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Who's doing the gouging?
September 16, 2008 - Lee Smith
When natural disasters like Hurricane Ike strike, politicians waste little time before they jump up and down about "price gouging" taking place. People who seek hotel rooms, gasoline or materials for repairs can suddenly find themselves facing higher prices than they normally would see. They don't like it. Politicians howl because they like getting those people's votes.
But the true story of "gouging" needs to be told. If retail prices did not rise with the sudden demand, there would be shortages of goods. Think of a hotel. Let's say the "normal" price is $50 for a room. What would happen if the price didn't move upward in the wake of higher demand? If you were seeking a room, you might be inclined to take two, or three. Maybe you want all your family members to get their own room. Or you might like to rent the rooms and then turn around and charge somebody else for them. Nice racket for you, eh?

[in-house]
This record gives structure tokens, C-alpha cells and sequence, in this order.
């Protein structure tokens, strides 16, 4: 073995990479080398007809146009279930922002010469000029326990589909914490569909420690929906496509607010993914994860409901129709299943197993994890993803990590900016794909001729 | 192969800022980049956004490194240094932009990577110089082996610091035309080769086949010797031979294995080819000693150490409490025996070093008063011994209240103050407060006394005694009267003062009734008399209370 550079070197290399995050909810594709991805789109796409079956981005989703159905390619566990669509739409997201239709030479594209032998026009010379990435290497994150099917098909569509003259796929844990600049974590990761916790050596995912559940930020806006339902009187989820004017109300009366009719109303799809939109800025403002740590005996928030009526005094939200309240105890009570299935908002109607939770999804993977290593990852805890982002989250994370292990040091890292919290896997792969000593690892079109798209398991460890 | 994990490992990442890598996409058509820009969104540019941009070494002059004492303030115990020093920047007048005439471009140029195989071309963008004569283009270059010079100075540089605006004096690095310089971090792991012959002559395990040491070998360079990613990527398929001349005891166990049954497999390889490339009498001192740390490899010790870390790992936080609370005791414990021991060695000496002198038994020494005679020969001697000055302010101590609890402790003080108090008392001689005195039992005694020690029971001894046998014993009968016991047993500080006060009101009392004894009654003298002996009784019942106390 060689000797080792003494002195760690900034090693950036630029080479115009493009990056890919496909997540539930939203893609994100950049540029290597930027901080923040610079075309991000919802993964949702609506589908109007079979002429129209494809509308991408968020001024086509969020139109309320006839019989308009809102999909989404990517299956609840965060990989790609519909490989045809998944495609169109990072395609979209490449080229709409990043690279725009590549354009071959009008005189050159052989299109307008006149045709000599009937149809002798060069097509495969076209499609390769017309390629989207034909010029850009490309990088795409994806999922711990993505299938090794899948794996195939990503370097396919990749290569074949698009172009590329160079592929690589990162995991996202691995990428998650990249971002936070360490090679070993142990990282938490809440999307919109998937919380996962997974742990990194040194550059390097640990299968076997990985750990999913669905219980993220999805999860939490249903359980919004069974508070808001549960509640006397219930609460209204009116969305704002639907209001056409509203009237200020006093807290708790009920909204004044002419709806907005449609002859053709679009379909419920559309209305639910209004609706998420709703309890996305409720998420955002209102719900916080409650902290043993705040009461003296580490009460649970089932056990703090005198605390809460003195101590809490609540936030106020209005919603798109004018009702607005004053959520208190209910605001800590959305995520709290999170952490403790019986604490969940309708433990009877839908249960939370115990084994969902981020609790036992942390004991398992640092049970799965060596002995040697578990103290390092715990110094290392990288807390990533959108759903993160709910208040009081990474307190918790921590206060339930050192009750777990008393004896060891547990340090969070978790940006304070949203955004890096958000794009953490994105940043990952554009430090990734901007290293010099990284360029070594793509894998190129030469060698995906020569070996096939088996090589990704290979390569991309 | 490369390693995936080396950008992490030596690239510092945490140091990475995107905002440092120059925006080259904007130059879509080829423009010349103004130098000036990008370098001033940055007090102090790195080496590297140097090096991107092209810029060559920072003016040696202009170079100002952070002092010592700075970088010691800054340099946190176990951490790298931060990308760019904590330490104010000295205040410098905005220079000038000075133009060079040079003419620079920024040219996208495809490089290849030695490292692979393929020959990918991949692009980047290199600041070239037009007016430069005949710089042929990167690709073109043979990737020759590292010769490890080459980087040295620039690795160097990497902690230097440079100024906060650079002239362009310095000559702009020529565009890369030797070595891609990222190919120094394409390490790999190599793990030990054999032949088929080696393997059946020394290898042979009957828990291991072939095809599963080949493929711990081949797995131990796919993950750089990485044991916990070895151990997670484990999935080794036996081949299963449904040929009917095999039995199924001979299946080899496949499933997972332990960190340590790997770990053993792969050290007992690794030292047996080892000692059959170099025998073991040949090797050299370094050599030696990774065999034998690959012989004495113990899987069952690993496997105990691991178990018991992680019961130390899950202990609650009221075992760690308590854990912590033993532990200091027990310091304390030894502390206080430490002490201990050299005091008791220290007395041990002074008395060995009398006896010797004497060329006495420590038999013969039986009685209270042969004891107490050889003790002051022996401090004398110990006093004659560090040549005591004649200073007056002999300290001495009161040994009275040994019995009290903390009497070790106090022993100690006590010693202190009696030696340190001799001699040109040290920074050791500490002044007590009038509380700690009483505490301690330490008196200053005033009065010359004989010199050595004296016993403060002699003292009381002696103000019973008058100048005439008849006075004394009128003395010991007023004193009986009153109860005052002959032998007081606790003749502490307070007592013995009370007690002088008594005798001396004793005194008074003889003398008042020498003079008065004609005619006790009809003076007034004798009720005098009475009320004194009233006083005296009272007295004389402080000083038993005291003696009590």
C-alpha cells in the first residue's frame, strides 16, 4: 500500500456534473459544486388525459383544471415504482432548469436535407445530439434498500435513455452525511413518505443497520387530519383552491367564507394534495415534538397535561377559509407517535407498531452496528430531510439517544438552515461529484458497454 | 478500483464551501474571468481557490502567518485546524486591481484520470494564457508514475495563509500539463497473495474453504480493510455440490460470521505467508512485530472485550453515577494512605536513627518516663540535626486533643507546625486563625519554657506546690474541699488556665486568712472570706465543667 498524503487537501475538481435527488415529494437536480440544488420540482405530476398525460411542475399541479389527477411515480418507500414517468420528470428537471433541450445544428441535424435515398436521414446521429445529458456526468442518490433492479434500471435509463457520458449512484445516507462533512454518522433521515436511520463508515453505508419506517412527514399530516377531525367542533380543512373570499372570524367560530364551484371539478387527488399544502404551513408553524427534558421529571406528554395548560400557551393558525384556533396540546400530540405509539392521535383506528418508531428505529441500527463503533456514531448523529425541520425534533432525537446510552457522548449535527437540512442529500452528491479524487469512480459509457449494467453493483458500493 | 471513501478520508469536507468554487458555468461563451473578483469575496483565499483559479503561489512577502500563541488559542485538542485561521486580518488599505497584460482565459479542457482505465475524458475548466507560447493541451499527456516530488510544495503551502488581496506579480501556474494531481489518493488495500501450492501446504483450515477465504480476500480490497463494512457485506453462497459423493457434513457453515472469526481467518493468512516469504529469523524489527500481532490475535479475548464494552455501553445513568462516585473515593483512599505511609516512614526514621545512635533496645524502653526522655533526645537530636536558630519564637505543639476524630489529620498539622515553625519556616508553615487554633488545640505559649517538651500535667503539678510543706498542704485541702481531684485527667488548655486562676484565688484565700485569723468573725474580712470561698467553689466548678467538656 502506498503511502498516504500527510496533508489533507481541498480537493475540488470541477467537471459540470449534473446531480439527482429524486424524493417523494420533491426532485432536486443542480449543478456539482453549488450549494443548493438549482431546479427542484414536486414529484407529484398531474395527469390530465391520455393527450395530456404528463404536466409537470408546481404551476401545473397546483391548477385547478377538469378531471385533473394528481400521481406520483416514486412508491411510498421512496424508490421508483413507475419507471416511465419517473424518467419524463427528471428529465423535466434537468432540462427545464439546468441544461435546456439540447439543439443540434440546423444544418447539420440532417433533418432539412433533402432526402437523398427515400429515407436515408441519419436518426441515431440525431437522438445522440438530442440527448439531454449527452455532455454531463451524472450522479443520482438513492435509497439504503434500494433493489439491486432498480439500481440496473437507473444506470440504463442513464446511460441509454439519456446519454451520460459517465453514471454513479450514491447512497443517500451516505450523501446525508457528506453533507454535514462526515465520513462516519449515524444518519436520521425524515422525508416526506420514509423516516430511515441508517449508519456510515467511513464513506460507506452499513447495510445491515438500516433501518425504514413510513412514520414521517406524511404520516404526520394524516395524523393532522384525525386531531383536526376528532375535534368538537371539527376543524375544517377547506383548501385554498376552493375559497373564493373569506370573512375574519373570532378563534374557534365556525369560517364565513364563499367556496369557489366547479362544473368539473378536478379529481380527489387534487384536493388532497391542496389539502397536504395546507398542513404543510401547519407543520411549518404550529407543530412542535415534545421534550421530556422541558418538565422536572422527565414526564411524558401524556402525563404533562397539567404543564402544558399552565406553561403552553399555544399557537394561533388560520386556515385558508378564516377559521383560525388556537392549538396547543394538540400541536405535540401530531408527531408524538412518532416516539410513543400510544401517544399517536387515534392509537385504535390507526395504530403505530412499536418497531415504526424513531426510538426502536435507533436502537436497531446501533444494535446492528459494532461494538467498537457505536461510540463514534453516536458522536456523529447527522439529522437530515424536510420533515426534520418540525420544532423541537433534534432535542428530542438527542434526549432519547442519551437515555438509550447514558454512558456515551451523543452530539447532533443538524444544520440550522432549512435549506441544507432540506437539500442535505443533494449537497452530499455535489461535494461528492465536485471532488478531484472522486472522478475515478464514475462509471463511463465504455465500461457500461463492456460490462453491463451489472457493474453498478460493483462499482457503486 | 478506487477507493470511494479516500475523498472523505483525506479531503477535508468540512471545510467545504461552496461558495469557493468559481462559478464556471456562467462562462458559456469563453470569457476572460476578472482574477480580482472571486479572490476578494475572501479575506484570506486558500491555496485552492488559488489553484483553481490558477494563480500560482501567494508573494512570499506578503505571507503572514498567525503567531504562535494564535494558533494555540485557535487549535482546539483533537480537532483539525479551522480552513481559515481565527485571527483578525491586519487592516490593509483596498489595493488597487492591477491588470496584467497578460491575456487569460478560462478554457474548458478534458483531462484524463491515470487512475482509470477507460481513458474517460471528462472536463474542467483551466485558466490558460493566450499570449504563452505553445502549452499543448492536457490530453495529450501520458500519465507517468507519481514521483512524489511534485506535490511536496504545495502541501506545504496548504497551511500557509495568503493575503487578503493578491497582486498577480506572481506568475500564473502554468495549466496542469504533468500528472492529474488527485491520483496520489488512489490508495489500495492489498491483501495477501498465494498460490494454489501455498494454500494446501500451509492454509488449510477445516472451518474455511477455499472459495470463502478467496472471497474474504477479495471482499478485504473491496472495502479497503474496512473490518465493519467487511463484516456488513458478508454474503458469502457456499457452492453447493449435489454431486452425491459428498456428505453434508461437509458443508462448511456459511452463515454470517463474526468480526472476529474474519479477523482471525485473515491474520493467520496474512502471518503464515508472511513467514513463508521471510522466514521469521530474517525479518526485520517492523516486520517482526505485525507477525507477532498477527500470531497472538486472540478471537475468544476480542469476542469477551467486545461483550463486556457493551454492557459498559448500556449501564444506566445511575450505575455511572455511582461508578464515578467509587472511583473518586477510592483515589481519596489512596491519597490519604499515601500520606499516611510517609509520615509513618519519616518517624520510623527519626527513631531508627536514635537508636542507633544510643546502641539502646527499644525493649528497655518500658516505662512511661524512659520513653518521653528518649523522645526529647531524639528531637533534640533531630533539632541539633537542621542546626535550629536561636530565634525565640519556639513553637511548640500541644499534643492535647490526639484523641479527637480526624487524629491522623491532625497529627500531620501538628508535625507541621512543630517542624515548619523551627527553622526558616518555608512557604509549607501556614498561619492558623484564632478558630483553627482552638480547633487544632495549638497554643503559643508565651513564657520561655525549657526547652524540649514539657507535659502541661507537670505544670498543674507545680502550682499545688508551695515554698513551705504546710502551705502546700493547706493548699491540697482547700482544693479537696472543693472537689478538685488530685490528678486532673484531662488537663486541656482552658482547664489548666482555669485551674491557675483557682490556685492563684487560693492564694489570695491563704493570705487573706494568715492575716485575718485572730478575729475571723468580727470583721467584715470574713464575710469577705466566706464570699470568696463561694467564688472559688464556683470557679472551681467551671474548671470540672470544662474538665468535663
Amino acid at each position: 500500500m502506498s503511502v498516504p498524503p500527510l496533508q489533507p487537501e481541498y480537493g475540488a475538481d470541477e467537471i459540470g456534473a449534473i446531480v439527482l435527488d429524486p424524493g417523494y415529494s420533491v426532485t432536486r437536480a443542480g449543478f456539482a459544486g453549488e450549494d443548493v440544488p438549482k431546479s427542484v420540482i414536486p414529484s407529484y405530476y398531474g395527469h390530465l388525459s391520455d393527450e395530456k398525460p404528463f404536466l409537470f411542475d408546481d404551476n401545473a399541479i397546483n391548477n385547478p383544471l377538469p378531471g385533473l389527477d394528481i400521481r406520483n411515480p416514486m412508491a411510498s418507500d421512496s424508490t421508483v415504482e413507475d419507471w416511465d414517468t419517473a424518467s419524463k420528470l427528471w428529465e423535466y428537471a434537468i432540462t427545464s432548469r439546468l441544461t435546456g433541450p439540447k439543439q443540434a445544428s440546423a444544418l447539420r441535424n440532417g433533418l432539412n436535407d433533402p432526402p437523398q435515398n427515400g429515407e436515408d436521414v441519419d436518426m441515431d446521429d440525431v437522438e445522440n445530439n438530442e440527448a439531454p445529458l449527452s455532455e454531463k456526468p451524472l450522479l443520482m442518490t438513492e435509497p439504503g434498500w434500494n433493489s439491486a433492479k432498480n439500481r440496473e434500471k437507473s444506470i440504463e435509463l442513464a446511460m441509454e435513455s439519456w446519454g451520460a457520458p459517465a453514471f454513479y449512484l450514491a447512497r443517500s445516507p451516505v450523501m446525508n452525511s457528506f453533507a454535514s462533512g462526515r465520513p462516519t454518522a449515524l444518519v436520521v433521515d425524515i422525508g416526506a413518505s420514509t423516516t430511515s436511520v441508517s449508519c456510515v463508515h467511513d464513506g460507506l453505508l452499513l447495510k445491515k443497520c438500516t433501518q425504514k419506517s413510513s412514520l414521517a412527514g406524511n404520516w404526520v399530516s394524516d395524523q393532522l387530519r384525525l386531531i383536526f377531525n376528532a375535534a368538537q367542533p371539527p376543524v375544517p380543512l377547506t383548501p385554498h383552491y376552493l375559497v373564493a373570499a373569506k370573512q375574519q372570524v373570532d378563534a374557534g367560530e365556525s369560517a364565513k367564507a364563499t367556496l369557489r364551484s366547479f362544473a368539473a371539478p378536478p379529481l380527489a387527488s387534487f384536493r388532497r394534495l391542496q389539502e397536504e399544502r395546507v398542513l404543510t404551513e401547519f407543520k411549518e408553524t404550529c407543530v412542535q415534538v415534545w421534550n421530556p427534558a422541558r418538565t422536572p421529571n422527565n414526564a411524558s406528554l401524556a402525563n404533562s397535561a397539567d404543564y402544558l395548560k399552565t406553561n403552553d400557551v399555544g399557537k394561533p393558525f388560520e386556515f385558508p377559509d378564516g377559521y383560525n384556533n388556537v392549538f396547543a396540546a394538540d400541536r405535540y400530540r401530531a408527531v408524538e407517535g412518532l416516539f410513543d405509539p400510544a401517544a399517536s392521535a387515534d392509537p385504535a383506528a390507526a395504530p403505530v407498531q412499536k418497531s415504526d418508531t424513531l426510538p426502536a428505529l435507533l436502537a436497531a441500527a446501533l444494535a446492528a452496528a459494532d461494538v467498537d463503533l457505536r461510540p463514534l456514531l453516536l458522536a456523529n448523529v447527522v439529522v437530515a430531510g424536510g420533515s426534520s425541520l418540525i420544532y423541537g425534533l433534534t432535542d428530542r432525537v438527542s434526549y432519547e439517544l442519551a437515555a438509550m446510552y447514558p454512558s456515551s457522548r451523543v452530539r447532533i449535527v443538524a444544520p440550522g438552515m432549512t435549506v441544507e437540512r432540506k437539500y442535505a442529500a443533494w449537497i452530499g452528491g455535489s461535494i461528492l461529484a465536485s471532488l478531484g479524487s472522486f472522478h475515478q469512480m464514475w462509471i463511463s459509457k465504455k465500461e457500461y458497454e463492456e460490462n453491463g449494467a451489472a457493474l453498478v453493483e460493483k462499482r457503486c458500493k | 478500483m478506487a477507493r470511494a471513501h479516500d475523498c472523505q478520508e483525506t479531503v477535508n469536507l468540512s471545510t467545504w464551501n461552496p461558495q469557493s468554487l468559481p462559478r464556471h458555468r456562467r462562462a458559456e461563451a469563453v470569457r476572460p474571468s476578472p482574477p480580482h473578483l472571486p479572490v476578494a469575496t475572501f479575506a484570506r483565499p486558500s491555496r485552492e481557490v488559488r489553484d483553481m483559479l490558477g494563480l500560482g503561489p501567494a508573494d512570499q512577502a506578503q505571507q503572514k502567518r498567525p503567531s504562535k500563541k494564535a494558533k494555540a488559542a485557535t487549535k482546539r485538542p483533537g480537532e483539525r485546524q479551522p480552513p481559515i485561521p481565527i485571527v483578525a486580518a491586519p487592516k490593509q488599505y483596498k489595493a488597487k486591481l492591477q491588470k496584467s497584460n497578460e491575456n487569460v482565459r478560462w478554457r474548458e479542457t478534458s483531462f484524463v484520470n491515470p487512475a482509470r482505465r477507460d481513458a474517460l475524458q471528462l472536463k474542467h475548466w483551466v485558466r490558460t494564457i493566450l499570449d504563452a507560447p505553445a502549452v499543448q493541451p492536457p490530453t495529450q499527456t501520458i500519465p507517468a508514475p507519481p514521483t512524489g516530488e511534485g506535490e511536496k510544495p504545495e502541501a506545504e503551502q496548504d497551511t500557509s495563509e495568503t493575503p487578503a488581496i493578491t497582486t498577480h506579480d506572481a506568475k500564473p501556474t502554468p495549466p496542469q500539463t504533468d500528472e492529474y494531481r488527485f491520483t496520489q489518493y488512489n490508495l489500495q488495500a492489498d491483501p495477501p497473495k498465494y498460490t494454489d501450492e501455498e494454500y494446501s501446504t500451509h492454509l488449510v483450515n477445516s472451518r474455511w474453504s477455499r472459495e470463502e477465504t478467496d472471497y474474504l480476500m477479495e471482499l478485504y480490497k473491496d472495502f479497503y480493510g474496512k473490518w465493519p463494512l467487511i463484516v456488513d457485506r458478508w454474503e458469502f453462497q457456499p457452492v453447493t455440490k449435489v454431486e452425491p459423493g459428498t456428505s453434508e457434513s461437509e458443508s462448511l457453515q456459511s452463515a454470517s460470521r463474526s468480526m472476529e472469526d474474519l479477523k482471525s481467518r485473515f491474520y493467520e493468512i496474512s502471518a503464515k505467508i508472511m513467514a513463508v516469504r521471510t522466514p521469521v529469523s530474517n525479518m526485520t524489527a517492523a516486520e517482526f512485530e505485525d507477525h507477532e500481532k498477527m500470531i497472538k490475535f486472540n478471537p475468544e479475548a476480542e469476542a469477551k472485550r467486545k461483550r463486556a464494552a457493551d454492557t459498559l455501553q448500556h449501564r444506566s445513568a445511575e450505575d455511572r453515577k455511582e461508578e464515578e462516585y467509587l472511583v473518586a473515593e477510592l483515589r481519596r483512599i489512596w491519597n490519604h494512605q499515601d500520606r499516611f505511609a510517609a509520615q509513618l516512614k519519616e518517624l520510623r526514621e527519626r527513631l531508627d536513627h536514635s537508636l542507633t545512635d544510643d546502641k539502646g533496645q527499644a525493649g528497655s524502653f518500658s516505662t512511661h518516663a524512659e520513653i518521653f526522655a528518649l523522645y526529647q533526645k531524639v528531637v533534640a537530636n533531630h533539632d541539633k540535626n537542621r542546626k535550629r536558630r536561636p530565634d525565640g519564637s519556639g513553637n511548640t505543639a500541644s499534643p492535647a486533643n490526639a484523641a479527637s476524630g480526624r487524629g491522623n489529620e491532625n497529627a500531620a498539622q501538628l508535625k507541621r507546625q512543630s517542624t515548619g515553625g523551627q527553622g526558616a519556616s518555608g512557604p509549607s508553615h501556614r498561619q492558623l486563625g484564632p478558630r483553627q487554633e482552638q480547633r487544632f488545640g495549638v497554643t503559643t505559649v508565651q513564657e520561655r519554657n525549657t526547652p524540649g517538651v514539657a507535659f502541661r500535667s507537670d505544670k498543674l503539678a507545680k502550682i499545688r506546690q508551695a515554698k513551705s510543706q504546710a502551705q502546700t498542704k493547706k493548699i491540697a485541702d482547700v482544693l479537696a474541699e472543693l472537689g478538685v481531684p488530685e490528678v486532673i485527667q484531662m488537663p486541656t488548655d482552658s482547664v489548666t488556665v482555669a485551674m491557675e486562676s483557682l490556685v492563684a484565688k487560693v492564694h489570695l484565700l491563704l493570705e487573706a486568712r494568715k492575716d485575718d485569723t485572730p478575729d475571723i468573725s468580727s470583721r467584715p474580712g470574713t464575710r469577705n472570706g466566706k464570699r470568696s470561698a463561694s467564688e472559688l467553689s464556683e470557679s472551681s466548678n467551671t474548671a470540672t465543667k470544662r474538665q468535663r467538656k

But what if the price for a room were $200? You'd probably only rent one. And this would keep other rooms open for other families in need of shelter. Would the hotel profit? Yes, for a few days. But so what? You have traded value for value. Money for shelter in this case. Both sides benefit. It's not like you're going to live there forever. You probably appreciate the fact that at least you have a warm, comfortable place to ride out the storm.
Prices also must rise in order for more goods to flow into the affected area. When prices go up, people envision profits. They send in goods to sell. But all the goods end up bringing prices back down. This is a double win. Prices stabilize and the needed materials arrive quickly.
Again, the alternative is shortages. That is the general history of price controls.
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